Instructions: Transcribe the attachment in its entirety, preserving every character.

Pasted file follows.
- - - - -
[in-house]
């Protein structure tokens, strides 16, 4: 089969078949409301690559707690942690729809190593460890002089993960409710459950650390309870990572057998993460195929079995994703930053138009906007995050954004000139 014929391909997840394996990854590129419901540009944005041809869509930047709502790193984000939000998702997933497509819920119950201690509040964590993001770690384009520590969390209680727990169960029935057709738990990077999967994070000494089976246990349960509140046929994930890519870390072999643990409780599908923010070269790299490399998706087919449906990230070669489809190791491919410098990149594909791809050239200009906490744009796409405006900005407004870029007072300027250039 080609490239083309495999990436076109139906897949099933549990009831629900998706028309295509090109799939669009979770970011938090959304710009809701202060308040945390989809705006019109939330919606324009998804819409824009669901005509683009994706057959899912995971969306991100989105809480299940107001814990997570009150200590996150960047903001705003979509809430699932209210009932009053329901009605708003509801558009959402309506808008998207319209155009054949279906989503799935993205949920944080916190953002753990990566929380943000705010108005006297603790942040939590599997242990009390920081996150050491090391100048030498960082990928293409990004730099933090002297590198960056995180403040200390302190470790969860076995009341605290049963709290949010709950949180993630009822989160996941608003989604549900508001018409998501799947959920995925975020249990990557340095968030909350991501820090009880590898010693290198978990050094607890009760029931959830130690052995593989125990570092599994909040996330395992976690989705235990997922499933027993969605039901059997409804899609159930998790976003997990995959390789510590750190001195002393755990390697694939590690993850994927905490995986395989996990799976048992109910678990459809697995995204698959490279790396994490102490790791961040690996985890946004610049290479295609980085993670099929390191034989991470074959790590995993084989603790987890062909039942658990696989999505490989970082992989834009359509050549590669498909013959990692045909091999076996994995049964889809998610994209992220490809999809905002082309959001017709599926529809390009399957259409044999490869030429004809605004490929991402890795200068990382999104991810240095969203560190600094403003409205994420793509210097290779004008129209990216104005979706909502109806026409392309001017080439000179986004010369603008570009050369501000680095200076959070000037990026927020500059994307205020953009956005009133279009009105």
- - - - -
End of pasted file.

[in-house]
């Protein structure tokens, strides 16, 4: 089969078949409301690559707690942690729809190593460890002089993960409710459950650390309870990572057998993460195929079995994703930053138009906007995050954004000139 014929391909997840394996990854590129419901540009944005041809869509930047709502790193984000939000998702997933497509819920119950201690509040964590993001770690384009520590969390209680727990169960029935057709738990990077999967994070000494089976246990349960509140046929994930890519870390072999643990409780599908923010070269790299490399998706087919449906990230070669489809190791491919410098990149594909791809050239200009906490744009796409405006900005407004870029007072300027250039 080609490239083309495999990436076109139906897949099933549990009831629900998706028309295509090109799939669009979770970011938090959304710009809701202060308040945390989809705006019109939330919606324009998804819409824009669901005509683009994706057959899912995971969306991100989105809480299940107001814990997570009150200590996150960047903001705003979509809430699932209210009932009053329901009605708003509801558009959402309506808008998207319209155009054949279906989503799935993205949920944080916190953002753990990566929380943000705010108005006297603790942040939590599997242990009390920081996150050491090391100048030498960082990928293409990004730099933090002297590198960056995180403040200390302190470790969860076995009341605290049963709290949010709950949180993630009822989160996941608003989604549900508001018409998501799947959920995925975020249990990557340095968030909350991501820090009880590898010693290198978990050094607890009760029931959830130690052995593989125990570092599994909040996330395992976690989705235990997922499933027993969605039901059997409804899609159930998790976003997990995959390789510590750190001195002393755990390697694939590690993850994927905490995986395989996990799976048992109910678990459809697995995204698959490279790396994490102490790791961040690996985890946004610049290479295609980085993670099929390191034989991470074959790590995993084989603790987890062909039942658990696989999505490989970082992989834009359509050549590669498909013959990692045909091999076996994995049964889809998610994209992220490809999809905002082309959001017709599926529809390009399957259409044999490869030429004809605004490929991402890795200068990382999104991810240095969203560190600094403003409205994420793509210097290779004008129209990216104005979706909502109806026409392309001017080439000179986004010369603008570009050369501000680095200076959070000037990026927020500059994307205020953009956005009133279009009105």